Air Conditioner Causes Water Damage Question - Hello, We need to ask you about water damage and how an air conditioner can cause this kind of damage. The whole ceiling in one of the rental properties just fell into the living room. All the drywall and insulation from the attic fell and caused damage to our tenants furniture. Thank God the tenants were not at home and injured when the ceiling fell in. The insurance adjuster came out and looked at it and said the problem was because the filter was clogged and air conditioner froze up inside the air handler.
Air Conditioner Causes Water Damage - Answer
When the air conditioner turned off the ice melted and overflowed the pan. It continued to slowly overflow the pan for a few hours until the ice completely melted. The water logged the drywall in the ceiling until it eventually fell in and caused the damage. The insurance adjuster seemed to be very knowledgeable about things like this and I was wondering if a dirty filter could cause such a problem and make the air conditioner ice up? We look forward to your answer. Thanks, Val
Val, the insurance man is correct and I have seen this sort of problem myself. Although most of the time it seems I have to explain what happened after the fact. A lot of people want to blame something or someone except to take responsibility for something they neglected especially something like changing a filter. I have worked for landlords and many landlords who have central air conditioning and heating systems in their houses or apartments have a big problem with getting their tenants to change the filters on a regular basis.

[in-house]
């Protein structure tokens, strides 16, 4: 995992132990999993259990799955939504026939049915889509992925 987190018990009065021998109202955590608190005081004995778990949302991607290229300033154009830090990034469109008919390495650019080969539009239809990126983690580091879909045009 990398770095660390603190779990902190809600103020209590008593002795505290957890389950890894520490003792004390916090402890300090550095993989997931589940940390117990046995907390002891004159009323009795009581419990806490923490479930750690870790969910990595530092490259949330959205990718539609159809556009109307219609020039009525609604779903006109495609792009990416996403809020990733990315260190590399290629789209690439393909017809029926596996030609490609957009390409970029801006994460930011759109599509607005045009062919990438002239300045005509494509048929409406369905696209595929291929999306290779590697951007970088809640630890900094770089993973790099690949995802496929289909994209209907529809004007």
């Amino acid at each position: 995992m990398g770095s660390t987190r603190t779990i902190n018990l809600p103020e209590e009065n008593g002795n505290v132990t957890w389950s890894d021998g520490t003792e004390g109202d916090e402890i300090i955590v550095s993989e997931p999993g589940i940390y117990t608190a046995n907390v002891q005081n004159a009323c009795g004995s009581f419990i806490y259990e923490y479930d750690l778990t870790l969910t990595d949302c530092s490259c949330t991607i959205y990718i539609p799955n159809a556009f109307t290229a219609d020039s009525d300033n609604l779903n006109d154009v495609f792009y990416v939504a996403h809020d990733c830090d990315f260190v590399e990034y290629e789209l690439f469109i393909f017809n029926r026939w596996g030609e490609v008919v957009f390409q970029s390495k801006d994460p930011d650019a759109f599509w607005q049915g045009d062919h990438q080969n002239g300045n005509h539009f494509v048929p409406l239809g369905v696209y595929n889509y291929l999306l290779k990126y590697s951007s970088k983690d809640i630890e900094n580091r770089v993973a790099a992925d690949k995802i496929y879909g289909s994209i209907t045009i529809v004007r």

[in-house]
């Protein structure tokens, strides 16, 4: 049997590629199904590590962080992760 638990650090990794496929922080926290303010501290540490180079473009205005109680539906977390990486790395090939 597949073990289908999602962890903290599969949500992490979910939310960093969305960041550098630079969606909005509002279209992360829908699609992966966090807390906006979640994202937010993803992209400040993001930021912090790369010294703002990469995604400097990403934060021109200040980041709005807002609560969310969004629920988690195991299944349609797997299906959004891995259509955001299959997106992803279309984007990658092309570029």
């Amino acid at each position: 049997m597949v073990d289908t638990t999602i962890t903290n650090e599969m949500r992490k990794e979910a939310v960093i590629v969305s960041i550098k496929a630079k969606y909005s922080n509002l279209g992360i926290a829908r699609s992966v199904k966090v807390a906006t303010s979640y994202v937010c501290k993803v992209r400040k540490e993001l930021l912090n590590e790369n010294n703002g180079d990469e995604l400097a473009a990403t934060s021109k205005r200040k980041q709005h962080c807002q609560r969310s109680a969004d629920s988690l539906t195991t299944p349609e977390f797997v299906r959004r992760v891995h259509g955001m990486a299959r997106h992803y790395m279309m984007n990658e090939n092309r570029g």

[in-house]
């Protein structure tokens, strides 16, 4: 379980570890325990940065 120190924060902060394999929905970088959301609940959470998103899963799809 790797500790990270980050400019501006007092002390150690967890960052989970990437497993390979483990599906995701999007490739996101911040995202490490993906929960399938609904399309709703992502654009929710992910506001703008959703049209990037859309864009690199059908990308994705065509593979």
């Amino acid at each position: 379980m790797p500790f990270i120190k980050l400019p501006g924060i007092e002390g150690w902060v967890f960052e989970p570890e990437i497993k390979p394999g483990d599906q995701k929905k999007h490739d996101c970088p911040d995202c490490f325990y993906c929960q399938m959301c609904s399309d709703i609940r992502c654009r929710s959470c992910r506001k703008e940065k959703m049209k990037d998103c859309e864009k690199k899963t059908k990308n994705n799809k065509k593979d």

One landlord that called me a lot finally started sending out notices every month to remind his tenants to change their filters because some of the calls I was sent out for were directly related to a dirty filter. The notice explained that the next time they make a trouble call that is directly related to a dirty filter they would pay for the service call.
Because of Neglect? Lack of Maintenance
Air Conditioner Causes Water Damage - In some cases I found no filters in the system what-so-ever and that resulted in the evaporator coil getting clogged with dirt and debris. Some of those evaporator coils had to be removed for cleaning and that is not a cheap process.
It is or should be in every lease contract that a tenant is responsible for changing the filters and if they neglect changing the filter then they are responsible for any service calls that result from the dirty filter. In some cases, it can be an expensive lesson but it is a lesson they will never forget. Guaranteed after they have to pay a $300.00 plus service call to fix the air conditioner because they didn’t change the filter they will never forget to change that filter or filters ever again.
Responsibilities for the Occupants
I’ve rented before and understood that it is my responsibility at a minimum to take care of things like changing the filter. If it was my house the tenants would pay the deductible for the repair to the ceiling and any other damage caused by the dirty, clogged filter. If they have renters insurance then I would defer everything to the renters insurance or at least talk to your insurance agent about that. Hopefully, the adjuster, or perhaps you, took a photo of the clogged filter to show it as a reason for the damage.
Technically speaking the clogged filter blocked the air flow from flowing across the evaporator coil. The evaporator coil needs warm air to flow across it to absorb heat. With no air flow the evaporator temperature drops. Since the blower motor fan is running it still wants to pull air into the air handler and all the warm moist air in the attic infiltrates the air handler and ends up freezing on the cold evaporator coil. The end result is water damage as you seen after all that ice melts and overflows the condensate pans.
The Condensation Drain & Air Conditioner Causes Water Damage